“There’s no such thing as good people.” Among the first lines spoken in the film, this sentiment is front and center in writer-director J Blakeson’s new criminal dark comedy “I Care a Lot” on Netflix. Blakeson never lets you forget this opening stance as he dives deep into a critique of late-stage capitalism and attempts to get the audience to root for the unrootable, sympathize with the un-sympathizable and care about the un-careable, all to wildly differing levels of success.
“I Care a Lot” opens with a compelling con: Marla Grayson (Rosamund Pike) serves as a court-appointed legal guardian to elderly wards whom she claims can no longer live independently. This enables Marla to shove her clients into nursing homes while she drains their assets, sells their houses and controls their visitation rights. Marla holds her elderly prey hostage until their untimely death in the nursing home, after which she picks up another unsuspecting victim and pulls the whole grift all over again.
The central scheme of “I Care a Lot” thrillingly establishes and develops the film’s commentary on late-stage capitalism. The early scenes of the film establish a stark contrast: Marla and her co-conspirators relish in their stolen wealth while their victims pay a heavy toll, suffering forced medications and extreme restrictions. The first act is exciting in its amoral complexities as it forces the audience to confront the con’s human consequences while simultaneously indulging in the high-life the hustlers achieve by taking advantage of helpless seniors.
Pike plays the con artist at the center of the scheme in a standout performance that perfectly captures the callous amorality of the film’s swindle. Marla is a shark with a plastered-on smile, deftly flipping between a sincere surface-level guardian and the cold-blooded capitalist who lurks beneath. Her performance is the engine on which the film runs and relies.
Unfortunately, once the movie’s actual plot kicks in, which involves Marla going up against the Russian mafia after she accidentally cons an elderly woman with a shady past, “I Care a Lot” loses much of what made its central conceit and character engaging in the first place.
Initially, the film is steeped in a murky sense of morality, indulging in Marla’s thrillingly apathetic antics while still balancing portrayals of her actions’ actual consequences. By introducing the mafia, an obviously greater evil, as an antagonist to the inherently corrupt character of Marla Grayson, the film undermines its own characterization of Marla. “I Care a Lot” is forced to simultaneously portray Marla as an underdog trying to outmaneuver a well-oiled operation that is hell-bent on taking her out as well as a callous businessperson who basks in her victims’ suffering. The lack of consistency in the film’s framing of Marla’s actions leads to a passive, detached viewing experience — it’s nearly impossible to be invested in a character that waffles between a complicated anti-hero and an indisputable protagonist.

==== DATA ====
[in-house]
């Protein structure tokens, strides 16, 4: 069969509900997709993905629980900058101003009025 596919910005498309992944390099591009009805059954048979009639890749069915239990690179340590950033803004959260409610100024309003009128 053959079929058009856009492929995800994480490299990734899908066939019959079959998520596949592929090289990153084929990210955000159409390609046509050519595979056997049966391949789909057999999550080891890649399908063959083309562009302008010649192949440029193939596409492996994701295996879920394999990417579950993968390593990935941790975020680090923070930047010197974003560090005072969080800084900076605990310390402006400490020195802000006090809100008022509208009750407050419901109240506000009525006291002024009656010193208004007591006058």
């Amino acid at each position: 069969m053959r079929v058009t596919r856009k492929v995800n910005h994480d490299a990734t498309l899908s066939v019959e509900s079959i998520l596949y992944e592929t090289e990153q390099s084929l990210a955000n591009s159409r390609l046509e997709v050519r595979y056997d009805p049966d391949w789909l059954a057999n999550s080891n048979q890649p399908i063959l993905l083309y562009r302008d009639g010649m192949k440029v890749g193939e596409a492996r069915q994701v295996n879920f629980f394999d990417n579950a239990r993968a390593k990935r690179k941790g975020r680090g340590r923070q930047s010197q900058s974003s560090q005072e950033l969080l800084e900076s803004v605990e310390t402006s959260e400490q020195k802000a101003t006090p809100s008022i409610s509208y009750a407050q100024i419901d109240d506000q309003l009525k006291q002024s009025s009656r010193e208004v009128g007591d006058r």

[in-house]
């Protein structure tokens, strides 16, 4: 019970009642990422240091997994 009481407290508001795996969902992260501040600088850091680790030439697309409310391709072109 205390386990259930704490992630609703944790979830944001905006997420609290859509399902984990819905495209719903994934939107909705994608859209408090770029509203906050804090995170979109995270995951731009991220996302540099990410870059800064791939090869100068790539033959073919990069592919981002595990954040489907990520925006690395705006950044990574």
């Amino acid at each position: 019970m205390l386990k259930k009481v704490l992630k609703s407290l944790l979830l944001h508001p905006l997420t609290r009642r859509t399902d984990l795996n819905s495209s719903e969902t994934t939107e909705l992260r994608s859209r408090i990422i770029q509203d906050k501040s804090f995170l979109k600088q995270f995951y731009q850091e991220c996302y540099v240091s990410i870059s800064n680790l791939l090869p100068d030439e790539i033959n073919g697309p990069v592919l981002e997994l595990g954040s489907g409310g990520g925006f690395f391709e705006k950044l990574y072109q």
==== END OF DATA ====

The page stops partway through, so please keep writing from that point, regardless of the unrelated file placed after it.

This inability to become invested in the plot is only heightened by the fact that the film repeatedly denies any substantial complications to Marla’s goals until more than halfway through. “I Care a Lot” does not establish that there’s any possibility for Marla and those close to her to fail in their scheme throughout the first half of the film. This lack of set-up ultimately sabotages “I Care a Lot” for itself later down the line, when the heat begins to rise around the protagonists because of the film’s aggressive insistence that the world bends to whatever is convenient or lucky for the main characters. The film’s overreliance on convenience as a plot device diminishes any chance of a suspenseful experience during pivotal scenes.
“I Care a Lot” finds its footing again in its ending, which offers an exciting development that returns to the first act’s indulgence in ethical ambiguity and character-driven actions rather than conforming to whatever the plot necessitates. Unfortunately, even this hurts the film, as the ending feels more like a development that should’ve served as the inciting incident following “I Care a Lot”’s first-act instead of the conclusion of Marla’s story. The ending retroactively makes a bulk of the film feel superfluous; acting more like filler to provide content for Netflix than a fully-fleshed out story.
Though “I Care a Lot” features an exciting avenue through which to critique capitalism and a chillingly charismatic performance from Pike, the plot Blakeson chooses to tell with those pieces muddies any intrigue that the film’s successful elements tried to establish. “I Care a Lot” fails to answer a simple but essential question: “Why should I care?”